Supported by fiscal and monetary stimulus, the pace of vaccine distributions in western economies is largely dictating the speed of economic recovery. Inoculations in the UK and US are both proving that the economic rebound after lockdowns can be rapid, after China paved the way to recovery in Asia last year. This is reassuring for the European Union where many states, including France and Germany, have been forced to re-impose new restrictions.
Monitoring the global recoveryTuesday, 04/27/2021
The global economic recovery continued through March with more evidence of improving industrial activity and commerce. US retail sales recorded their second-largest rise in since 1992, and manufacturing expanded by an almost four-decade high.
Positive economic developments saw markets pricing in a return of inflation. Even the external shock of Archegos Capital Management’s stock sell-off late in the month was most notable in its failure to disrupt markets structurally.
Rising US treasury yields, reflecting expectations that interest rates would respond to the accelerating recovery, were contained by the Federal Reserve’s communications. The US central bank reminded investors that it is focused on the real economy, jobless rates and average inflation targeting and sees no reason to raise rates before 2023.
Investor attention is poised to shift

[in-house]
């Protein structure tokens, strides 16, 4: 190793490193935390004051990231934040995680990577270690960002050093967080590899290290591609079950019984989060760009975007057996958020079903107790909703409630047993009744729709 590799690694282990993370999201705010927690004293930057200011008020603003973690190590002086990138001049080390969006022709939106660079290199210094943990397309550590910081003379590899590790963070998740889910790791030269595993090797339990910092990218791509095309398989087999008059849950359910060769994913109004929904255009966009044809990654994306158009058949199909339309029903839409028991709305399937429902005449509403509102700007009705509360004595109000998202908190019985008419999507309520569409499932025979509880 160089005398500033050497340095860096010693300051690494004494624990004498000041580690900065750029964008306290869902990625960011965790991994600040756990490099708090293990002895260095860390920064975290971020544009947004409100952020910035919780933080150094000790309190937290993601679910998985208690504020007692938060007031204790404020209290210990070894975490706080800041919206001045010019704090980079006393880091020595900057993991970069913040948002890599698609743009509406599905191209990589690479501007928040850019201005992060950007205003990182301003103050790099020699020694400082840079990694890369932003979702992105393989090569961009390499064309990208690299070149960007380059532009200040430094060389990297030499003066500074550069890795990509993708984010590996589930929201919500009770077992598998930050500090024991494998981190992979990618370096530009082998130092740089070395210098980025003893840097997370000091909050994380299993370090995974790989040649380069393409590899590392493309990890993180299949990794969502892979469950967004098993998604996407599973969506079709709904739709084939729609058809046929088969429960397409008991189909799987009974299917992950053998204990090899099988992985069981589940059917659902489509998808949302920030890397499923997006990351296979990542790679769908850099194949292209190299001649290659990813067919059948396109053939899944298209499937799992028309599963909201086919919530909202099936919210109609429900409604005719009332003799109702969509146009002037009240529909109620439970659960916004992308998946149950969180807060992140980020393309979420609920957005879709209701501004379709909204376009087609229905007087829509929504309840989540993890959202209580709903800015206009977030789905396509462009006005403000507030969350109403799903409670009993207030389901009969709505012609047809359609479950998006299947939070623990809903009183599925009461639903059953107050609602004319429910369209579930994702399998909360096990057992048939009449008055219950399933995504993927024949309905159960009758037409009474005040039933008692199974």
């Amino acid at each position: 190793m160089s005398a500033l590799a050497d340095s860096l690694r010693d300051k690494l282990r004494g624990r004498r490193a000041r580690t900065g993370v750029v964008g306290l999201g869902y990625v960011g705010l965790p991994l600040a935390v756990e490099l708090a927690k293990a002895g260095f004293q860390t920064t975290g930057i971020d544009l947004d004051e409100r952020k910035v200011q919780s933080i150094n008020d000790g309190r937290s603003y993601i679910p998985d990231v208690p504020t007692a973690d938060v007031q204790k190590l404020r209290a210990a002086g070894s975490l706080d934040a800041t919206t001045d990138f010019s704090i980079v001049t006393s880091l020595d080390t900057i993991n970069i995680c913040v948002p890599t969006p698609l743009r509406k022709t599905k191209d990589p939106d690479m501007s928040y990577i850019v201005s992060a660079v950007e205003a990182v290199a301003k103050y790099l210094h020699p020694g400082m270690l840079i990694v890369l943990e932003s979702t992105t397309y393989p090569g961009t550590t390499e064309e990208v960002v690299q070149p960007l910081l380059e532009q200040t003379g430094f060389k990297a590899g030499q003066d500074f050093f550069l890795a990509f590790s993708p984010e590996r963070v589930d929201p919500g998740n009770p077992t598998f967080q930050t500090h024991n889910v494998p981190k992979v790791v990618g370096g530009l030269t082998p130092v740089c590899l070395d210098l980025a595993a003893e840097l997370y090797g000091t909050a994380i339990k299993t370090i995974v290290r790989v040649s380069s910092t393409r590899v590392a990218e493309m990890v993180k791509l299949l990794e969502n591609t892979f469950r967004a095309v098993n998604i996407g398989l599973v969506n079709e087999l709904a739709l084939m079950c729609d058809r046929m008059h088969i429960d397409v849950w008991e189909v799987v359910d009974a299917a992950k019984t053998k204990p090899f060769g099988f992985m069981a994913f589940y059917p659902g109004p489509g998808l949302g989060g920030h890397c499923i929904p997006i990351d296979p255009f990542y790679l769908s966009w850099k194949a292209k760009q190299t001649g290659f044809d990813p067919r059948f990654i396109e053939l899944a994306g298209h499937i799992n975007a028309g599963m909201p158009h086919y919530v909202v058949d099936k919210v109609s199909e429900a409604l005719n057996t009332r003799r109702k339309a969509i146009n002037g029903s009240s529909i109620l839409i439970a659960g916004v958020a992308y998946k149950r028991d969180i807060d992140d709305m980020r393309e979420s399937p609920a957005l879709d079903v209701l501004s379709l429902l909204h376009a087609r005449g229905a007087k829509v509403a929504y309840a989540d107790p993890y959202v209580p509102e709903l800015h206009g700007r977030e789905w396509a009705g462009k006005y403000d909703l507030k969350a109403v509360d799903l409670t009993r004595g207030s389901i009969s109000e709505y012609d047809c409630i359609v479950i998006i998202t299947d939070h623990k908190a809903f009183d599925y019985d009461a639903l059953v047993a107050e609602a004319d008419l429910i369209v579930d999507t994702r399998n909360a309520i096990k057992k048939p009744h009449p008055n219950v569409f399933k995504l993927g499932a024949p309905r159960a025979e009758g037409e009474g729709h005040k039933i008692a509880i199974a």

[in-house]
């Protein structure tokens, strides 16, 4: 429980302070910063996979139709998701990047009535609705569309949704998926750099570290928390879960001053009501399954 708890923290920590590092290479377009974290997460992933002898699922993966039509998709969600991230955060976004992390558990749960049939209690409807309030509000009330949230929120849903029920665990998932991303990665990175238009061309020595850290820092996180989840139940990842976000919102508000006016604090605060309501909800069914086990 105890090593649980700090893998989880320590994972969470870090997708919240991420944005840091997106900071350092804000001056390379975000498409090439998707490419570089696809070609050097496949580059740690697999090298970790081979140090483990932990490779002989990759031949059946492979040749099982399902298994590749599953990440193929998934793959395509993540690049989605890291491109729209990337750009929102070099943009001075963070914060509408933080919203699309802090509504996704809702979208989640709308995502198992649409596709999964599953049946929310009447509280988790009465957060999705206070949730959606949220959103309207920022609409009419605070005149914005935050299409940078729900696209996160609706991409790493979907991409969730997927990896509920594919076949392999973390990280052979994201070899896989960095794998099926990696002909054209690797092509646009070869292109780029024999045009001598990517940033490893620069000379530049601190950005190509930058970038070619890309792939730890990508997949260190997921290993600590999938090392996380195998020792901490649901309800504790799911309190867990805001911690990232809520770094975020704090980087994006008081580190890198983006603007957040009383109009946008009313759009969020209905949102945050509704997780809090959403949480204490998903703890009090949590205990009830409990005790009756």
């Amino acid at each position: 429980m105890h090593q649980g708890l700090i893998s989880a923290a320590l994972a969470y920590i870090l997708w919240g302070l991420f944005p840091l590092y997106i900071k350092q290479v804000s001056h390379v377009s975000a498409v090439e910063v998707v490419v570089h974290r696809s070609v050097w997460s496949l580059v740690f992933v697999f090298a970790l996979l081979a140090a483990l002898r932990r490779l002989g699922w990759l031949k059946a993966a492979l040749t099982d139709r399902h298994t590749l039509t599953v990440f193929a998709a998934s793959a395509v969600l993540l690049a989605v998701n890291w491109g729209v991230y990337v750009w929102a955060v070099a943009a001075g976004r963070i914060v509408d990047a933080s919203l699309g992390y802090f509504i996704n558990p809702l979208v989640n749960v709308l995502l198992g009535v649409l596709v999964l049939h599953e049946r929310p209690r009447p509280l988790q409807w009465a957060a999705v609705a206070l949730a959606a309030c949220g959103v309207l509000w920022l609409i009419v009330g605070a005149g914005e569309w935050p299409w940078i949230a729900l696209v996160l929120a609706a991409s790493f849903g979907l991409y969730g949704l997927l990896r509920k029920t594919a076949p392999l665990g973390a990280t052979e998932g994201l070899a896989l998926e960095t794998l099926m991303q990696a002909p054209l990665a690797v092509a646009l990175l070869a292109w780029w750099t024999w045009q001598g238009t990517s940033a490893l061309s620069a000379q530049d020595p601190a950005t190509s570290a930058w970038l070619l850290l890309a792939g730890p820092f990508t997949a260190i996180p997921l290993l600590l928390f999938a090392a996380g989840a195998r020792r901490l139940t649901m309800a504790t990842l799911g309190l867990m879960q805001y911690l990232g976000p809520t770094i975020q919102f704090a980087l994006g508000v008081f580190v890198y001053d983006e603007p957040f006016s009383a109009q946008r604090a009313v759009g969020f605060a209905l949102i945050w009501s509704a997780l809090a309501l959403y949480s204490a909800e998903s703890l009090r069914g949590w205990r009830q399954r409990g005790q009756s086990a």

March underlined again that 2021’s equity markets continue to be driven by macroeconomic reflation expectations, rather than stock-specific factors. In this environment, equities remain the most attractive asset class since the global recovery is fuelling earnings growth, offsetting any increases in fixed income yields. Indeed, the Fed has consistently reminded markets that it will tolerate rising yields as long as they are driven by the improving economic outlook, itself positive for equities.
As this recovery matures and we move into the first quarter’s reporting season we expect markets to become more responsive to stock-specific fundamentals, and so start to differentiate between sectors and firms. Investors’ attention will then return to sectors where there is appetite for more quality stocks, such as technology. Until then, we maintain our cyclical bias to sectorial and geographical equity allocations and remain cautious on fixed income assets, which are subject to upward pressures on long- term rates.
The pandemic has not exposed fragilities in the credit markets, supported as they are by central bank liquidity and governments’ fiscal policies. Corporations have used the opportunity to refinance at very favourable rates. And although high yield credit remains correlated to equity values, commercial lending has been supportive. We see no catalysts to change that for the moment.
We are not yet at the end of this reflation cycle, and do not yet see signs of returning to the longer-term ‘Japanification’ trend in the global economy. With the normalisation of interest rates and the end of monetary and fiscal stimulus still distant, it is certainly too early for radical portfolio adjustments.
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